Staff Editorial: Teenagers must take care of their mental health

Social distancing is not helping teens’ mental health. The forced isolation is increasing anxiety and depression for everybody, but teenagers are especially impacted.

A Suicide Prevention Resource Center article “Consequences of Student Mental Health Issues” referenced the American College Health Association 2015 survey National College Health Assessment II: Spring 2015 reference group on the increase of mental health affecting their academics. 

According to the survey, “College students identified the following mental health issues as negatively impacting their academic performance within the last 12 months: Stress (30% of students), Anxiety (22%), Sleep difficulties (20%), Depression (14%).”

A Center for Disease Control and Prevention article “Coping with Stress” gave a list of things to do to help cope.

According to the article, “Take care of your body. Take deep breaths, stretch, or meditate. Try to eat  healthy, well-balanced meals. Exercise regularly. Get plenty of sleep. Avoid excessive alcohol, tobacco, and substance use. Continue with routine preventive measures, such as vaccinations, cancer screenings, etc., as recommended by your healthcare provider. Get vaccinated with a COVID-19 vaccine when available. Make time to unwind. Try to do some other activities you enjoy. Connect with others. Talk with people you trust about your concerns and how you are feeling.”

While social distancing can decrease mental health, the safety of it is just as important to bring up. The two issues can and should be brought up together without one canceling out the other.

The Centers for Disease Control and Prevention’s article “Social Distancing” states, “Recent studies indicate that people who are infected but do not have symptoms likely also play a role in the spread of COVID-19. Since people can spread the virus before they know they are sick, it is important to stay at least six feet away from others when possible, even if you, or they, do not have any symptoms.”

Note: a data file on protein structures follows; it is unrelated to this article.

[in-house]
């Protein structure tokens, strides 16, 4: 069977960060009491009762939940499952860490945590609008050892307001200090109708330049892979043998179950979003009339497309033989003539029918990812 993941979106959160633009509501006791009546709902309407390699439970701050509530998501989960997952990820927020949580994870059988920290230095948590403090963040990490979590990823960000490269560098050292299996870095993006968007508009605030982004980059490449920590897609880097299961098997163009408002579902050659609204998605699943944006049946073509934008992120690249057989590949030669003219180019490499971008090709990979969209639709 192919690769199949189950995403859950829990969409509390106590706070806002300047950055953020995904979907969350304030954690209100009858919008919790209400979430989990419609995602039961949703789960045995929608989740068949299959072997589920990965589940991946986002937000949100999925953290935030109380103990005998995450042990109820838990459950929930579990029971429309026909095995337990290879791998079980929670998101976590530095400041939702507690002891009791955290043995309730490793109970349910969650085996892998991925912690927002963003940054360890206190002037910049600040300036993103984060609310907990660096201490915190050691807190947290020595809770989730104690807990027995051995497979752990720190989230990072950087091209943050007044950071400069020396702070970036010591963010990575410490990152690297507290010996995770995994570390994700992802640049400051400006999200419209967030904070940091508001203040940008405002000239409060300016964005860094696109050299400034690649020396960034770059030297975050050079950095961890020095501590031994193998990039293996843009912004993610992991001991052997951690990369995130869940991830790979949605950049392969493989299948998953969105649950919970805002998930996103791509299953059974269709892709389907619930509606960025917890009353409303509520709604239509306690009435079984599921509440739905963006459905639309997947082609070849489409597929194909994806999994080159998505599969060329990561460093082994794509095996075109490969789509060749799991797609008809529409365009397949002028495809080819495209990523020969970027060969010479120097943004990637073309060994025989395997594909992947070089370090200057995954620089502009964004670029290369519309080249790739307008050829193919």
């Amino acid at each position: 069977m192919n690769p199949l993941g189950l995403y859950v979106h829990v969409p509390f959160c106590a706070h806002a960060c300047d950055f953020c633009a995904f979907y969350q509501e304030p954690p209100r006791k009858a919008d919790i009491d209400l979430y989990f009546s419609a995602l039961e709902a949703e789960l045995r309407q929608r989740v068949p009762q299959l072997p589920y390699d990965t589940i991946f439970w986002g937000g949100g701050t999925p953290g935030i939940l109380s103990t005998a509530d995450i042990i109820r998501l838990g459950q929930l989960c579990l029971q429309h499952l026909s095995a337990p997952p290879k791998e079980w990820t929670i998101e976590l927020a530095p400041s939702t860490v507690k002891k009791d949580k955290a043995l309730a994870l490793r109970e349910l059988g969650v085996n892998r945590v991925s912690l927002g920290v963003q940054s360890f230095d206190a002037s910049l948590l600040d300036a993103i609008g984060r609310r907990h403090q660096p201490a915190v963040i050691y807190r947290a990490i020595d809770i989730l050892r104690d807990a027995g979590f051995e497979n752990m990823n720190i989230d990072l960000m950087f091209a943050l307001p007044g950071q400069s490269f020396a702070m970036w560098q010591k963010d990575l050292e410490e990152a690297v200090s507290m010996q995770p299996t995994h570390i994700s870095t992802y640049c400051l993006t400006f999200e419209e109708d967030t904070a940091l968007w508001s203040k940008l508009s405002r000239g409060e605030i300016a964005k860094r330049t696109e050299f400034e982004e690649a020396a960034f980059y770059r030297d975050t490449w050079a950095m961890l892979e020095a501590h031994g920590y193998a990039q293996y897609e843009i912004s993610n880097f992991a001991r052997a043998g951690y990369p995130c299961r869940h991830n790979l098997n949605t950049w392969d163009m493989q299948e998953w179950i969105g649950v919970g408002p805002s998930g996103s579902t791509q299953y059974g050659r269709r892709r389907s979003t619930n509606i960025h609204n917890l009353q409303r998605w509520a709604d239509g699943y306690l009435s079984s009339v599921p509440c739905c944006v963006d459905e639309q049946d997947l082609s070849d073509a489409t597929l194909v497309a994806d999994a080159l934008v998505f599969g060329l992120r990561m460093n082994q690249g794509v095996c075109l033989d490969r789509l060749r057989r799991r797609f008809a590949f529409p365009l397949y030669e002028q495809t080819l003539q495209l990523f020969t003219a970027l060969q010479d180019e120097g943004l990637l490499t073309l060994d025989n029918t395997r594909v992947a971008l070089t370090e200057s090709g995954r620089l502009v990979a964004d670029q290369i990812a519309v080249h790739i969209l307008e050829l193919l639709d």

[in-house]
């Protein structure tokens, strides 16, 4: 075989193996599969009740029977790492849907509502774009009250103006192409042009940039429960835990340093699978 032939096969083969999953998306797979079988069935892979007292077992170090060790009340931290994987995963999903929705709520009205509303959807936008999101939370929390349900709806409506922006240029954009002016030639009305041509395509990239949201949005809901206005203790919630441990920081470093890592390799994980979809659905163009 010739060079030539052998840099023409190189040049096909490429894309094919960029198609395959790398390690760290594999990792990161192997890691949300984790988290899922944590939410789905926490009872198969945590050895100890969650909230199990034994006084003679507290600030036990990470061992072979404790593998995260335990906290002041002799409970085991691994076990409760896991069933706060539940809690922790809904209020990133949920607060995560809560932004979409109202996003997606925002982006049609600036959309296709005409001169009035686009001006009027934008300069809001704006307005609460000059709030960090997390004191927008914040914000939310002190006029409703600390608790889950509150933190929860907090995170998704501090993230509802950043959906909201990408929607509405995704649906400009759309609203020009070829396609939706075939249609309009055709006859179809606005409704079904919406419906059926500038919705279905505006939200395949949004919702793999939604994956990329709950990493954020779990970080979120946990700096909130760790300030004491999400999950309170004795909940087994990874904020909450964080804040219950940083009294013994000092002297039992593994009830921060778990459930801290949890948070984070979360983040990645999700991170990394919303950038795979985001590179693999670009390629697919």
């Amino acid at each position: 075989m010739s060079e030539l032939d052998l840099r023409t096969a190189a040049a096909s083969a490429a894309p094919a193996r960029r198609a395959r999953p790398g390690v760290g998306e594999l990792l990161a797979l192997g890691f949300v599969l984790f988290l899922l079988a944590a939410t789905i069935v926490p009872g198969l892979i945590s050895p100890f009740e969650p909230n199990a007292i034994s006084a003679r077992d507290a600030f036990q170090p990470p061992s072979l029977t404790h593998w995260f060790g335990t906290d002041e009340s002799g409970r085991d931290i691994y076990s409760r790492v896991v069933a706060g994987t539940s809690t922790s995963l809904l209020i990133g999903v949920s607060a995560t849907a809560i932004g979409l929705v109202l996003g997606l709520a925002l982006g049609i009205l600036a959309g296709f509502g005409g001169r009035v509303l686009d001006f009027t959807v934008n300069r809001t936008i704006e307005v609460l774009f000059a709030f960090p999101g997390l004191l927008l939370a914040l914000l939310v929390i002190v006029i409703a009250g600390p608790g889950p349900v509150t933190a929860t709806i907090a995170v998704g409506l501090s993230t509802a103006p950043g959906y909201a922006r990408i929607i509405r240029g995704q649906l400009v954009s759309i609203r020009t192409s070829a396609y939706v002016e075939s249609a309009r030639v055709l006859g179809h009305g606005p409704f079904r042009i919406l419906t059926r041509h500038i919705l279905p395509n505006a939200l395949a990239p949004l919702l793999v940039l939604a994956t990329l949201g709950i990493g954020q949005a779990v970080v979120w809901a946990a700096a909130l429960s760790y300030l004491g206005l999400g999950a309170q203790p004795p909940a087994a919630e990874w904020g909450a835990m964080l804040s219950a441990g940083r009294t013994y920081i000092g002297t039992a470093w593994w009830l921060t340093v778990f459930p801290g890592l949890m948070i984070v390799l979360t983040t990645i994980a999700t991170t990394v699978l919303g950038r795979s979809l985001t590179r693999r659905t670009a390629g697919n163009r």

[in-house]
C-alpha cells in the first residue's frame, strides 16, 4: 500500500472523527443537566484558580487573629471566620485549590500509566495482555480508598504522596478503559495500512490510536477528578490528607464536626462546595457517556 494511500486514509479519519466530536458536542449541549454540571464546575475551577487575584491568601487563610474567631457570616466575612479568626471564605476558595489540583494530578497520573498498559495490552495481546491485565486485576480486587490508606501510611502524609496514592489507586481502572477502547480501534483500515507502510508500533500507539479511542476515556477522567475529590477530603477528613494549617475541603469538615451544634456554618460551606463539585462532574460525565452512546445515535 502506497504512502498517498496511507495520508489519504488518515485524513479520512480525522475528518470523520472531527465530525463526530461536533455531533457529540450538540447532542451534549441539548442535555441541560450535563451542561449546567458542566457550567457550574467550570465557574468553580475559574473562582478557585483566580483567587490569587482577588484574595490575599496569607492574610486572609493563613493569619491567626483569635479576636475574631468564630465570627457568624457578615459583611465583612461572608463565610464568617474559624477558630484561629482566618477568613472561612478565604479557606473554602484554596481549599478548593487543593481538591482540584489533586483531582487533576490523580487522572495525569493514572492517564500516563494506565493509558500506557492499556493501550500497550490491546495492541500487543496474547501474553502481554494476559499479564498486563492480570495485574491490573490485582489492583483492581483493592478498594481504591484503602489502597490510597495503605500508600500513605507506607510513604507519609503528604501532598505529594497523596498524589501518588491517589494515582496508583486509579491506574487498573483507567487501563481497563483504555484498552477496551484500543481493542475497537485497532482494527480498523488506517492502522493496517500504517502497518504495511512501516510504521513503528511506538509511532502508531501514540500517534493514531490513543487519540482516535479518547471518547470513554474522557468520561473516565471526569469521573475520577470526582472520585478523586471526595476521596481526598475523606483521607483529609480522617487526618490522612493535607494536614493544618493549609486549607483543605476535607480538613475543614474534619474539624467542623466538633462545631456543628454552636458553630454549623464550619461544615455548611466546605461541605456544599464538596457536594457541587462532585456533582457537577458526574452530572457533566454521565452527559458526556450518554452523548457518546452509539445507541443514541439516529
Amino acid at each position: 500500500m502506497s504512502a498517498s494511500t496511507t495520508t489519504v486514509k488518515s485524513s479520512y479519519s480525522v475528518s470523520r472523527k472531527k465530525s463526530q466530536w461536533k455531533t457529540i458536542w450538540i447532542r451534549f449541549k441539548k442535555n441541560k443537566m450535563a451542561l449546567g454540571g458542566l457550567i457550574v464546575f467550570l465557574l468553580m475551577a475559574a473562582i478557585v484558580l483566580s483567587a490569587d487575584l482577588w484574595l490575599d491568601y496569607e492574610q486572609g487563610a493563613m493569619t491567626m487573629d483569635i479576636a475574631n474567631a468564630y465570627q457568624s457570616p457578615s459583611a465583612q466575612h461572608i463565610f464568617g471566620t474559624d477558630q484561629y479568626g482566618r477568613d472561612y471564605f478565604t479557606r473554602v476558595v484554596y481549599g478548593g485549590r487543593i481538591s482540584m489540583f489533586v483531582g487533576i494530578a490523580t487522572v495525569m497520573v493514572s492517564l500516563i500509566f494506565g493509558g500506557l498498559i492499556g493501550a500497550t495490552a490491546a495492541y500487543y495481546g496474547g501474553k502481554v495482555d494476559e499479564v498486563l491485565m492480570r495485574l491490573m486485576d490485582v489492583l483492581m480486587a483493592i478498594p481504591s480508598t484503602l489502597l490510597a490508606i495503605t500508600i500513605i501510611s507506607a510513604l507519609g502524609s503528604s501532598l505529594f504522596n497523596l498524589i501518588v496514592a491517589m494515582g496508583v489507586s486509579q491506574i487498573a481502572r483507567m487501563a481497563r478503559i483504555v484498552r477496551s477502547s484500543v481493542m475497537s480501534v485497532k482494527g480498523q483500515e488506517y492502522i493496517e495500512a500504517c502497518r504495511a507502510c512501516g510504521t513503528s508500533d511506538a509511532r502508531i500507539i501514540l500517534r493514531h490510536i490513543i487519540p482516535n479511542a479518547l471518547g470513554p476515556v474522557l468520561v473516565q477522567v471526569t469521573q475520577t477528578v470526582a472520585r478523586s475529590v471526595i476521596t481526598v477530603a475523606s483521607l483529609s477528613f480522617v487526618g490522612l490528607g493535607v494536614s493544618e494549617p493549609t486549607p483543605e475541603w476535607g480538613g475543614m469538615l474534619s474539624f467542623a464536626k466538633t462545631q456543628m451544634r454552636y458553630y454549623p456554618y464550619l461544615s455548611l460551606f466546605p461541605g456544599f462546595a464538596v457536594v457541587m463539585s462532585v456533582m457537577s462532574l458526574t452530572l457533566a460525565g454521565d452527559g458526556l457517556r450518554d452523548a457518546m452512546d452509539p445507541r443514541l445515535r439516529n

An online questionnaire survey was given to children and adolescents aged 7 to18 years during the spread of COVID-19 in China from Duan L, Shao X and Wang Y’s “An investigation of mental health status of children and adolescents in China during the outbreak of COVID-19 and was analyzed in the Psychiatric Times article “New Findings About Children’s Mental Health During COVID-19.”

The questionnaire “included a depression scale, an anxiety scale, and a coping style scale. It showed 22.3% of youth had scores indicative of clinical depressive symptoms, which is higher than the 13.2% estimated prevalence of youth depression in China.”

Additional research is needed to assess the short- and long-term effects of COVID-19 on children’s overall mental health, but it is predicted to have lasting impacts.

According to the researchers from China, “loneliness for youth during the disease containment measures for COVID-19 may affect the future mental health of youth. They recommend preventive support and early intervention to address the mental health needs of children and adolescents during the COVID-19 pandemic.”

While social distancing and social isolation is important to help slow and prevent the spread of the coronavirus, it is damaging to students’ mental stability. It is important for students to still take care of themselves and watch for increases in mood changes.